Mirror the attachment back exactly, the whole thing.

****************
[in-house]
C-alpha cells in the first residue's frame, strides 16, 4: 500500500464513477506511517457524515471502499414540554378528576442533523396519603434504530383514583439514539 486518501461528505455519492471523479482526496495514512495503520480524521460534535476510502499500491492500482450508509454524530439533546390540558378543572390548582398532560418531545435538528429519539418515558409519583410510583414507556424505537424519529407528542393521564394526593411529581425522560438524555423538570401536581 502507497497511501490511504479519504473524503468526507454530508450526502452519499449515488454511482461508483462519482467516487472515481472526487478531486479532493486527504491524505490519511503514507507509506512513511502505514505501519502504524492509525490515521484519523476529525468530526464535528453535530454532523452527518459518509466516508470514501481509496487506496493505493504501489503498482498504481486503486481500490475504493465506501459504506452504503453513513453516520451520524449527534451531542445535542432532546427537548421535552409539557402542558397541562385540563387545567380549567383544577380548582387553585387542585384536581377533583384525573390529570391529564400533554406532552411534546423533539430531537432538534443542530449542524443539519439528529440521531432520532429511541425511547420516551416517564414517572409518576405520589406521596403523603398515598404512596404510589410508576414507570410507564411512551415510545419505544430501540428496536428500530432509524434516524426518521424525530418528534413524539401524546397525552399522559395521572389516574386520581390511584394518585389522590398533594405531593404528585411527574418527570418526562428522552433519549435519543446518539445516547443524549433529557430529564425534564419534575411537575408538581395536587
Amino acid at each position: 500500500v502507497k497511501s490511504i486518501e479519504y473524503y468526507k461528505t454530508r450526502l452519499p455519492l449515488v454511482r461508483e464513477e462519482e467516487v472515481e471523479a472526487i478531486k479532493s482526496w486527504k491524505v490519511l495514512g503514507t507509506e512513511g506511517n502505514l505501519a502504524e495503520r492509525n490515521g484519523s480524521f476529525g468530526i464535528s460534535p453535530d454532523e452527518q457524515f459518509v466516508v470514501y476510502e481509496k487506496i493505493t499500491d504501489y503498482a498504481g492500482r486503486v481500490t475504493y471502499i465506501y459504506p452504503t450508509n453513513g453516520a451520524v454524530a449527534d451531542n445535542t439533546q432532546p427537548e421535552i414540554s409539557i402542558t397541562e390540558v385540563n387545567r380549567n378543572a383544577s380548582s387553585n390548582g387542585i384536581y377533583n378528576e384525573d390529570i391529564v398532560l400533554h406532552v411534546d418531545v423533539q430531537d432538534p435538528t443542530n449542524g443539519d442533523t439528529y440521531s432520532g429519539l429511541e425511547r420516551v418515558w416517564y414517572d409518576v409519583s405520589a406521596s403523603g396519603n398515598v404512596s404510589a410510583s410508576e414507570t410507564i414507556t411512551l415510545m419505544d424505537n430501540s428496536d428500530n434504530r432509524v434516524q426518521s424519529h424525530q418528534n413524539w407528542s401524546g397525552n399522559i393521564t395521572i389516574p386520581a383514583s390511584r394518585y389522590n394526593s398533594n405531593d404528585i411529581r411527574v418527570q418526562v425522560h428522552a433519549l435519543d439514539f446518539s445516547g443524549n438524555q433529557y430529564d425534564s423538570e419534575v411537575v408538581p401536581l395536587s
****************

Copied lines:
[in-house]
C-alpha cells in the first residue's frame, strides 16, 4: 500500500464513477506511517457524515471502499414540554378528576442533523396519603434504530383514583439514539 486518501461528505455519492471523479482526496495514512495503520480524521460534535476510502499500491492500482450508509454524530439533546390540558378543572390548582398532560418531545435538528429519539418515558409519583410510583414507556424505537424519529407528542393521564394526593411529581425522560438524555423538570401536581 502507497497511501490511504479519504473524503468526507454530508450526502452519499449515488454511482461508483462519482467516487472515481472526487478531486479532493486527504491524505490519511503514507507509506512513511502505514505501519502504524492509525490515521484519523476529525468530526464535528453535530454532523452527518459518509466516508470514501481509496487506496493505493504501489503498482498504481486503486481500490475504493465506501459504506452504503453513513453516520451520524449527534451531542445535542432532546427537548421535552409539557402542558397541562385540563387545567380549567383544577380548582387553585387542585384536581377533583384525573390529570391529564400533554406532552411534546423533539430531537432538534443542530449542524443539519439528529440521531432520532429511541425511547420516551416517564414517572409518576405520589406521596403523603398515598404512596404510589410508576414507570410507564411512551415510545419505544430501540428496536428500530432509524434516524426518521424525530418528534413524539401524546397525552399522559395521572389516574386520581390511584394518585389522590398533594405531593404528585411527574418527570418526562428522552433519549435519543446518539445516547443524549433529557430529564425534564419534575411537575408538581395536587
Amino acid at each position: 500500500v502507497k497511501s490511504i486518501e479519504y473524503y468526507k461528505t454530508r450526502l452519499p455519492l449515488v454511482r461508483e464513477e462519482e467516487v472515481e471523479a472526487i478531486k479532493s482526496w486527504k491524505v490519511l495514512g503514507t507509506e512513511g506511517n502505514l505501519a502504524e495503520r492509525n490515521g484519523s480524521f476529525g468530526i464535528s460534535p453535530d454532523e452527518q457524515f459518509v466516508v470514501y476510502e481509496k487506496i493505493t499500491d504501489y503498482a498504481g492500482r486503486v481500490t475504493y471502499i465506501y459504506p452504503t450508509n453513513g453516520a451520524v454524530a449527534d451531542n445535542t439533546q432532546p427537548e421535552i414540554s409539557i402542558t397541562e390540558v385540563n387545567r380549567n378543572a383544577s380548582s387553585n390548582g387542585i384536581y377533583n378528576e384525573d390529570i391529564v398532560l400533554h406532552v411534546d418531545v423533539q430531537d432538534p435538528t443542530n449542524g443539519d442533523t439528529y440521531s432520532g429519539l429511541e425511547r420516551v418515558w416517564y414517572d409518576v409519583s405520589a406521596s403523603g396519603n398515598v404512596s404510589a410510583s410508576e414507570t410507564i414507556t411512551l415510545m419505544d424505537n430501540s428496536d428500530n434504530r432509524v434516524q426518521s424519529h424525530q418528534n413524539w407528542s401524546g397525552n399522559i393521564t395521572i389516574p386520581a383514583s390511584r394518585y389522590n394526593s398533594n405531593d404528585i411529581r411527574v418527570q418526562v425522560h428522552a433519549l435519543d439514539f446518539s445516547g443524549n438524555q433529557y430529564d425534564s423538570e419534575v411537575v408538581p401536581l395536587s